The invention features improvements in relation to skin, skincare and general fit. Since each segment is raised, there are spaces between segments and this allows air to circulate. General fit is improved because the segments allow variations in the contour of the user's body to be accommodated. Furthermore, because the segments effectively provide a non-contiguous surface to the skin of a user, movement of soft tissue, such as muscle, adjacent to one segment is less likely to affect the contact of another segment with the body of the user. Accordingly, a more secure fit is achieved.
Yet another improvement is that the segments tend to keep the support structure, or least edges of the support structure, away from the user's skin. This assists in reducing irritation of the users skin by the relatively more rigid support structure.
While specific embodiments of the invention have been shown in the drawings and described in detail it will be appreciated by those skilled in the art that various modifications and alternatives would be developed in light of the overall teachings of the disclosure. Accordingly, the particular arrangements disclosed herein are meant to be illustrative only and not limiting as to the scope of the invention, which is to be given the full breadth of the appended claims and in any and all equivalents thereof.
While various embodiments of the present invention have been described above, it should be understood that they have been presented by way of example only, and not of limitation. Likewise, the various diagrams may depict an example architectural or other configuration for the invention, which is done to aid in understanding the features and functionality that can be included in the invention. The invention is not restricted to the illustrated example architectures or configurations, but the desired features can be implemented using a variety of alternative architectures and configurations. Indeed, it will be apparent to one of skill in the art how alternative functional, logical or physical partitioning and configurations can be implemented to achieve the desired features of the present invention. Also, a multitude of different constituent module names other than those depicted herein can be applied to the various partitions. Additionally, with regard to flow diagrams, operational descriptions and method claims, the order in which the steps are presented herein shall not mandate that various embodiments be implemented to perform the recited functionality in the same order unless the context dictates otherwise.
Although the invention is described above in terms of various exemplary embodiments and implementations, it should be understood that the various features, aspects and functionality described in one or more of the individual embodiments are not limited in their applicability to the particular embodiment with which they are described, but instead can be applied, alone or in various combinations, to one or more of the other embodiments of the invention, whether or not such embodiments are described and whether or not such features are presented as being a part of a described embodiment. Thus, the breadth and scope of the present invention should not be limited by any of the above-described exemplary embodiments.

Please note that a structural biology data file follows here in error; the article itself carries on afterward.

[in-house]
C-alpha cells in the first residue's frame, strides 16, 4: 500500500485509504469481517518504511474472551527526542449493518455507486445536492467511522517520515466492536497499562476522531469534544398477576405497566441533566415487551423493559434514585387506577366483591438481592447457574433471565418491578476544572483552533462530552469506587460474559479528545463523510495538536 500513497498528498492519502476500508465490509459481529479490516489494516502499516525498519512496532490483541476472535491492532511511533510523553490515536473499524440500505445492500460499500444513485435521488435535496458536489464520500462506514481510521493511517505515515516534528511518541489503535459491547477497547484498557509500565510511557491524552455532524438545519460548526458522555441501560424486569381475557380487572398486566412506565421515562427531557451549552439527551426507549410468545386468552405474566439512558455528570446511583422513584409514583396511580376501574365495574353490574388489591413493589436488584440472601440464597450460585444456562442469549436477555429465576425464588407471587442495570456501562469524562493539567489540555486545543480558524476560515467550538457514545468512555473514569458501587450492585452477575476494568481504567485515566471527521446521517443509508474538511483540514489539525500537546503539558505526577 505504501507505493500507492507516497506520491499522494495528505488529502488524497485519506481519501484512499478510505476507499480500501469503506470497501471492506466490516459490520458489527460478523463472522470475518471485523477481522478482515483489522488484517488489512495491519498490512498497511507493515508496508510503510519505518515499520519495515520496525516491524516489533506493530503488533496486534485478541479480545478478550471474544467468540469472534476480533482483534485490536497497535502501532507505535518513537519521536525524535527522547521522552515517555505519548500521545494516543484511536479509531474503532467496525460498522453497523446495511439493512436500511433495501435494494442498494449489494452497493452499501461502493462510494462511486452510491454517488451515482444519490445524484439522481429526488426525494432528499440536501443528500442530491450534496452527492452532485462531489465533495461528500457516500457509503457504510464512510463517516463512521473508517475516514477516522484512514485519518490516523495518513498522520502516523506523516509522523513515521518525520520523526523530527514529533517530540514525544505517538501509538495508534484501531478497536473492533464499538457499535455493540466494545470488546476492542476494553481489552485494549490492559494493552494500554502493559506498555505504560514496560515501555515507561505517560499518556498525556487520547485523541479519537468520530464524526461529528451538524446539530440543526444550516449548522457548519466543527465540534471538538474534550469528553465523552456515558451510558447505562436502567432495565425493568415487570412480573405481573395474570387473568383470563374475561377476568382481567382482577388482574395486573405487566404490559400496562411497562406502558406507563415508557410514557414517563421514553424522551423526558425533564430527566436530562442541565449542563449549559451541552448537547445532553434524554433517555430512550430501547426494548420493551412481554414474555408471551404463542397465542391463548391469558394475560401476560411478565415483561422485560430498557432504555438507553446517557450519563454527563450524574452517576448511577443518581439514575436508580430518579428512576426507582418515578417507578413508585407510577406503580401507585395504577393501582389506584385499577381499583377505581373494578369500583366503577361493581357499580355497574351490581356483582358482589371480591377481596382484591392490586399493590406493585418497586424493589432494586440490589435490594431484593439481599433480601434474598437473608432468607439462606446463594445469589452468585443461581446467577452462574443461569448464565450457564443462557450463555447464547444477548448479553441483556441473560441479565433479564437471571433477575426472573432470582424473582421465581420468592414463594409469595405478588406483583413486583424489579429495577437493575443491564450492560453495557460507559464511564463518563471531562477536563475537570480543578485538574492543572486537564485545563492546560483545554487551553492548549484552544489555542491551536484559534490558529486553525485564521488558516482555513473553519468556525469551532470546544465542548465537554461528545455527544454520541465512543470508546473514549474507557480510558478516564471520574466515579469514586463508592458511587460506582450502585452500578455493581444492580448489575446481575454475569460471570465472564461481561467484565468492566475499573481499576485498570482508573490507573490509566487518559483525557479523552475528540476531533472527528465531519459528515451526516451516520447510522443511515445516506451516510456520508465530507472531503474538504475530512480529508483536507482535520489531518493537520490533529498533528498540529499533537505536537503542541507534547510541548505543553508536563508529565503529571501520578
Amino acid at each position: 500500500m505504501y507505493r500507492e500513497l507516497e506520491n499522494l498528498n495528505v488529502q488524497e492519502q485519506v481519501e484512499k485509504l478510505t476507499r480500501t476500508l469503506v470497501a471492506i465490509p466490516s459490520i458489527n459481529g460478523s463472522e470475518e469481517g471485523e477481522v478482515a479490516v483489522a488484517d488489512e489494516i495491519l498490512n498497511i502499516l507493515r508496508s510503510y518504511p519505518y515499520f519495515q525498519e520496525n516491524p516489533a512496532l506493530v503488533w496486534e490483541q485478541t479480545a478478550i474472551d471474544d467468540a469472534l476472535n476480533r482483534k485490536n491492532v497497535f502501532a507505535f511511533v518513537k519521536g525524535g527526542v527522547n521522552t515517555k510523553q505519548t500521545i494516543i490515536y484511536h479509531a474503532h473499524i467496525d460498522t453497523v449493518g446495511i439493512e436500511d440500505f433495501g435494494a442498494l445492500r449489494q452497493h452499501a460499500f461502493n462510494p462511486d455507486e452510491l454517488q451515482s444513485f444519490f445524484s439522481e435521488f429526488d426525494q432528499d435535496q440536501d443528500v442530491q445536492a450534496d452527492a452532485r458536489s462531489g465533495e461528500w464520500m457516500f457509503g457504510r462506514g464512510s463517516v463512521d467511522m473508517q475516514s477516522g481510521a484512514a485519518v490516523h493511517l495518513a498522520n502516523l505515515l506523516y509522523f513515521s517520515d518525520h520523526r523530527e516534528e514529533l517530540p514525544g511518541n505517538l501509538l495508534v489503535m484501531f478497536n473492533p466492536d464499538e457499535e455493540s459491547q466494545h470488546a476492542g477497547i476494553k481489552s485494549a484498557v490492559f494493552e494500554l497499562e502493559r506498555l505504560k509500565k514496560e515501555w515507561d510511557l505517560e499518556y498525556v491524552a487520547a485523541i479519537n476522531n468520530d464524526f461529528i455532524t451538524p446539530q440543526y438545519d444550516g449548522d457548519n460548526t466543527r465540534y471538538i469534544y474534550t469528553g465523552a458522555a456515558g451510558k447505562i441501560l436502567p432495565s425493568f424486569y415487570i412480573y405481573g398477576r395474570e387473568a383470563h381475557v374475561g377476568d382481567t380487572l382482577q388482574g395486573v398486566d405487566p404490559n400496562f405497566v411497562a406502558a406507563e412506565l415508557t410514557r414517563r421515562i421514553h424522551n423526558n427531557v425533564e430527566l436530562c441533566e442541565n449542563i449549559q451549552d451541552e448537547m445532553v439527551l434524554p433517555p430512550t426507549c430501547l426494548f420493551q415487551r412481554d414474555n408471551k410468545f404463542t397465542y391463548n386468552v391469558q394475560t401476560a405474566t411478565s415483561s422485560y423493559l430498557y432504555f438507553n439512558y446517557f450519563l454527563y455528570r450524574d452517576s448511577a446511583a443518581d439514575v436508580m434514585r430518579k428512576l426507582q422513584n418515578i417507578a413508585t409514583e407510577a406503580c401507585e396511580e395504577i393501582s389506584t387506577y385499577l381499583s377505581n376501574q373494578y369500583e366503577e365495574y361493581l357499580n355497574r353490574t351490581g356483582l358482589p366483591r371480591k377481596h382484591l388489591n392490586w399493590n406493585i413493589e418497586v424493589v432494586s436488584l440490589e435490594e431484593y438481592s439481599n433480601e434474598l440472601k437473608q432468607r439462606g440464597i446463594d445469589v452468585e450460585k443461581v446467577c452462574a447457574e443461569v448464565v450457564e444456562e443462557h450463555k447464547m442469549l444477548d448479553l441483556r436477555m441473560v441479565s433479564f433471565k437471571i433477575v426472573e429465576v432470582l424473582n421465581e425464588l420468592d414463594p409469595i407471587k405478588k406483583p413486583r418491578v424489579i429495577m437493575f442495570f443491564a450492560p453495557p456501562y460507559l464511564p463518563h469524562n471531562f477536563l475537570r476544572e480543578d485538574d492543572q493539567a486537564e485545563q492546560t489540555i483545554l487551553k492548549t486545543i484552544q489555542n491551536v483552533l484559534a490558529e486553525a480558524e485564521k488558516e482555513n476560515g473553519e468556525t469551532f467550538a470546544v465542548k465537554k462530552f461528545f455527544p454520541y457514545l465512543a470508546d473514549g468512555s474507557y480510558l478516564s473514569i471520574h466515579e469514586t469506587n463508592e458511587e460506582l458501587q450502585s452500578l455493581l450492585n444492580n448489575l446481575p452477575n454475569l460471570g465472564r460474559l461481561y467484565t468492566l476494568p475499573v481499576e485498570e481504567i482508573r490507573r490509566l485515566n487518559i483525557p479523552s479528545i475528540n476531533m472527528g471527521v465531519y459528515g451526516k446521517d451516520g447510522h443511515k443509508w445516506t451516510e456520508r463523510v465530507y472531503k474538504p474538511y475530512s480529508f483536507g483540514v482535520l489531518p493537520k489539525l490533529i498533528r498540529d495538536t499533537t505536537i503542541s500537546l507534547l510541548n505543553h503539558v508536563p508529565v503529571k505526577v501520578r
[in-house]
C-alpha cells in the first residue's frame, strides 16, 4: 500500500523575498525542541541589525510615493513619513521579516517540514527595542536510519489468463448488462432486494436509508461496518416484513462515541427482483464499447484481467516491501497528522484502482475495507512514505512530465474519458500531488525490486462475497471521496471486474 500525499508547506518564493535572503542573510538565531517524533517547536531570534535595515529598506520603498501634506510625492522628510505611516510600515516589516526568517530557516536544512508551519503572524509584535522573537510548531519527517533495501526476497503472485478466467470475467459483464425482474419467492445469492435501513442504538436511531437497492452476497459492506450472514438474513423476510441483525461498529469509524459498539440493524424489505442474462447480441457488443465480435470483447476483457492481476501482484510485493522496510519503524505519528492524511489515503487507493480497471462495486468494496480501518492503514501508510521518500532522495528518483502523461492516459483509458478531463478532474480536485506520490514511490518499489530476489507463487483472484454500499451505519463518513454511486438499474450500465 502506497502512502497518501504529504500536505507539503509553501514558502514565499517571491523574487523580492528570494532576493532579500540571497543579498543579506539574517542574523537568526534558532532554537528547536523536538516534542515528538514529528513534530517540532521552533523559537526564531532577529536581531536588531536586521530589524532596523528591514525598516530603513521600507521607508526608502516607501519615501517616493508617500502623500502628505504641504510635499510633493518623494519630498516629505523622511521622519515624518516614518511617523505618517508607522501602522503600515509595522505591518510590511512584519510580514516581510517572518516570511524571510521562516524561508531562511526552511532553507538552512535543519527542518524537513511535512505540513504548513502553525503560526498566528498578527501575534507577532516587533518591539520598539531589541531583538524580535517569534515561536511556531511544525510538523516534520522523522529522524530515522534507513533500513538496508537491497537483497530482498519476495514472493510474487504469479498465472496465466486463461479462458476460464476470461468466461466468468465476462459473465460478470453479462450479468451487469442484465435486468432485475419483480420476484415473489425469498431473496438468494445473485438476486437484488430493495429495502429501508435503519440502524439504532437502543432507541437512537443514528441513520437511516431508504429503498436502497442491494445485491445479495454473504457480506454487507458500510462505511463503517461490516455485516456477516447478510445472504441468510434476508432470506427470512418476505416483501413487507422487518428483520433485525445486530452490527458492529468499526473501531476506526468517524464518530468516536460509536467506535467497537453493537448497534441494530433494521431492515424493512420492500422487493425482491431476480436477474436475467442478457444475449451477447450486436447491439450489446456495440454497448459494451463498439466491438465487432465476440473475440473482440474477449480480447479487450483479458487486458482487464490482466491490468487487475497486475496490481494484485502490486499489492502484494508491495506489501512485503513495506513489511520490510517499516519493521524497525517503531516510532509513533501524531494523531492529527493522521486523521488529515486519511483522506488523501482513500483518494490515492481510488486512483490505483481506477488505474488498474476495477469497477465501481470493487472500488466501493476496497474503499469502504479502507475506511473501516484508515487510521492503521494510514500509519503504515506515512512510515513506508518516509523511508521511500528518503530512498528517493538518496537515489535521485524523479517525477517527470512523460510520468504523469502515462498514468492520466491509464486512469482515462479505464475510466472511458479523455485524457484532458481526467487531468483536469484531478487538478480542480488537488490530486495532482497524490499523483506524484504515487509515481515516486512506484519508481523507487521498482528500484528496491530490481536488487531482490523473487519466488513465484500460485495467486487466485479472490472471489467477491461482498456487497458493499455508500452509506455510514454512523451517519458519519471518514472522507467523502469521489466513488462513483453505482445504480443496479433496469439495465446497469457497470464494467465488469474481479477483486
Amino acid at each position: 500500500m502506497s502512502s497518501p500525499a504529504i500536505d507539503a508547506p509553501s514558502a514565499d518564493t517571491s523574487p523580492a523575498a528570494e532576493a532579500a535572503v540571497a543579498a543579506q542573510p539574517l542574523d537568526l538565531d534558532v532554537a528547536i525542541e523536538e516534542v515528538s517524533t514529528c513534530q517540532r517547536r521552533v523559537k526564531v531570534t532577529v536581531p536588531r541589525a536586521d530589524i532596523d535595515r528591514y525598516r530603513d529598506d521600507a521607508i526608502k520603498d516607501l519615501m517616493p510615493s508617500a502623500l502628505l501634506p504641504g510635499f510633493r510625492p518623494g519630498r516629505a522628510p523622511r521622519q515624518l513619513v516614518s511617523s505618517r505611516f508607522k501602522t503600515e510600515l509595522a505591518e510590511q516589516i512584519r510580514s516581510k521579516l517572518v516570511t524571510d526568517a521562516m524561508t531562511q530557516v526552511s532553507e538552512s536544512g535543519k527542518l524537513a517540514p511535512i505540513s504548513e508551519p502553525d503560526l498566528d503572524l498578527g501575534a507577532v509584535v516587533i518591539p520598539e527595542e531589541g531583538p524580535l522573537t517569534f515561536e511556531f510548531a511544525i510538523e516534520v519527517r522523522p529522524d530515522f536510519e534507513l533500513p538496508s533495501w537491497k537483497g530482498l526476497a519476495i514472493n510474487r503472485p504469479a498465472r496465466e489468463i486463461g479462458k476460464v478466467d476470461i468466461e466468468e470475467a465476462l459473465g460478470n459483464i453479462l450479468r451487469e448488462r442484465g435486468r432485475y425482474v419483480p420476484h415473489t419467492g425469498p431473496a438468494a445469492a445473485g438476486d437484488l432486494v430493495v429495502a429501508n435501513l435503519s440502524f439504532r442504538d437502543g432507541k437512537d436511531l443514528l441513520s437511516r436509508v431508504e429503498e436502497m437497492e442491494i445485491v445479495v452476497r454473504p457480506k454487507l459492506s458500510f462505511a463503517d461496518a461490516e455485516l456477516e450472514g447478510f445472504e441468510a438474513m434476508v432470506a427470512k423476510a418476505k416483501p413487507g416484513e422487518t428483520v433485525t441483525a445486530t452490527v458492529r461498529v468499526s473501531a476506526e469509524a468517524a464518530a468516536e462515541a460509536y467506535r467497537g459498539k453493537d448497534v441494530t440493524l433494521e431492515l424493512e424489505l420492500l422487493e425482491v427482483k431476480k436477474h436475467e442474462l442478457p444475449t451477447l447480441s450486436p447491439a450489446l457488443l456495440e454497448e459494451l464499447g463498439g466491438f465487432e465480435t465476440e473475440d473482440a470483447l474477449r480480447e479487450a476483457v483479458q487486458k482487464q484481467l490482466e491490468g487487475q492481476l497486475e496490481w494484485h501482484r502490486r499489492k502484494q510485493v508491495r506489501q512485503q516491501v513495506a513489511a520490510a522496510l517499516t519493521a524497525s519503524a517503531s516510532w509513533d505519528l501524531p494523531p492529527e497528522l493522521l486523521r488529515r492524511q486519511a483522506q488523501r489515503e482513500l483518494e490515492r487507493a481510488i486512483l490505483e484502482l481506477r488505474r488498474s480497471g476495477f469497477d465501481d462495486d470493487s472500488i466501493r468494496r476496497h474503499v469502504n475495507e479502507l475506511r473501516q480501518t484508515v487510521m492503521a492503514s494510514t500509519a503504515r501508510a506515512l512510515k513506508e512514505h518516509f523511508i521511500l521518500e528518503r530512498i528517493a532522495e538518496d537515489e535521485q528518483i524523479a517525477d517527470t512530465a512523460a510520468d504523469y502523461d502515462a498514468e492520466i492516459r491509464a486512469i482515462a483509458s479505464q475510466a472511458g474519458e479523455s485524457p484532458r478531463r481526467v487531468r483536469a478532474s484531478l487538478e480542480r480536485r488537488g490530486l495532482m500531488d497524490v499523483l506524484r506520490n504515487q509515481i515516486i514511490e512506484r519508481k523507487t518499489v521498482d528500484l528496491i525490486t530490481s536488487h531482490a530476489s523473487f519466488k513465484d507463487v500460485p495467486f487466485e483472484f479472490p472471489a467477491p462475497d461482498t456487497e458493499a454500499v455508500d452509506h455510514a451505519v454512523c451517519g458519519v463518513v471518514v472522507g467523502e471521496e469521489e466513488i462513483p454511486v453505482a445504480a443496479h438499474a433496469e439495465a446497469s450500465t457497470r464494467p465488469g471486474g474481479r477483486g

Terms and phrases used in this document, and variations thereof, unless otherwise expressly stated, should be construed as open ended as opposed to limiting. As examples of the foregoing: the term “including” should be read as meaning “including, without limitation” or the like; the term “example” is used to provide exemplary instances of the item in discussion, not an exhaustive or limiting list thereof; the terms “a” or “an” should be read as meaning “at least one,” “one or more” or the like; and adjectives such as “conventional,” “traditional,” “normal,” “standard,” “known” and terms of similar meaning should not be construed as limiting the item described to a given time period or to an item available as of a given time, but instead should be read to encompass conventional, traditional, normal, or standard technologies that may be available or known now or at any time in the future. Likewise, where this document refers to technologies that would be apparent or known to one of ordinary skill in the art, such technologies encompass those apparent or known to the skilled artisan now or at any time in the future.
The presence of broadening words and phrases such as “one or more,” “at least,” “but not limited to” or other like phrases in some instances shall not be read to mean that the narrower case is intended or required in instances where such broadening phrases may be absent. The use of the term “module” does not imply that the components or functionality described or claimed as part of the module are all configured in a common package. Indeed, any or all of the various components of a module, whether control logic or other components, can be combined in a single package or separately maintained and can further be distributed in multiple groupings or packages or across multiple locations.
Additionally, the various embodiments set forth herein are described in terms of exemplary block diagrams, flow charts and other illustrations. As will become apparent to one of ordinary skill in the art after reading this document, the illustrated embodiments and their various alternatives can be implemented without confinement to the illustrated examples. For example, block diagrams and their accompanying description should not be construed as mandating a particular architecture or configuration.
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|12||PCT Written Opinion of the International Preliminary Examining Authority (PCT/US2005/008010) dated Mar. 27, 2006 (7 pages).|
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|U.S. Classification||602/23, 602/26|
|Cooperative Classification||A61F5/0106, A61N1/0456, A61F5/0123, A61F2005/0165, A61N1/36003|
|European Classification||A61F5/01D1B, A61F5/01D3|
|Jul 29, 2009||AS||Assignment|
Owner name: VQ ORTHOCARE, CALIFORNIA
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Owner name: VQ ORTHOCARE, CALIFORNIA
Free format text: ASSIGNMENT OF ASSIGNORS INTEREST;ASSIGNORS:SKAHAN, MICHAEL;LUNAU, KEVIN;STOLTENBURG, TIMOTHY;AND OTHERS;SIGNING DATES FROM 20090612 TO 20090626;REEL/FRAME:023024/0718
|Sep 13, 2011||AS||Assignment|
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|Feb 28, 2012||CC||Certificate of correction|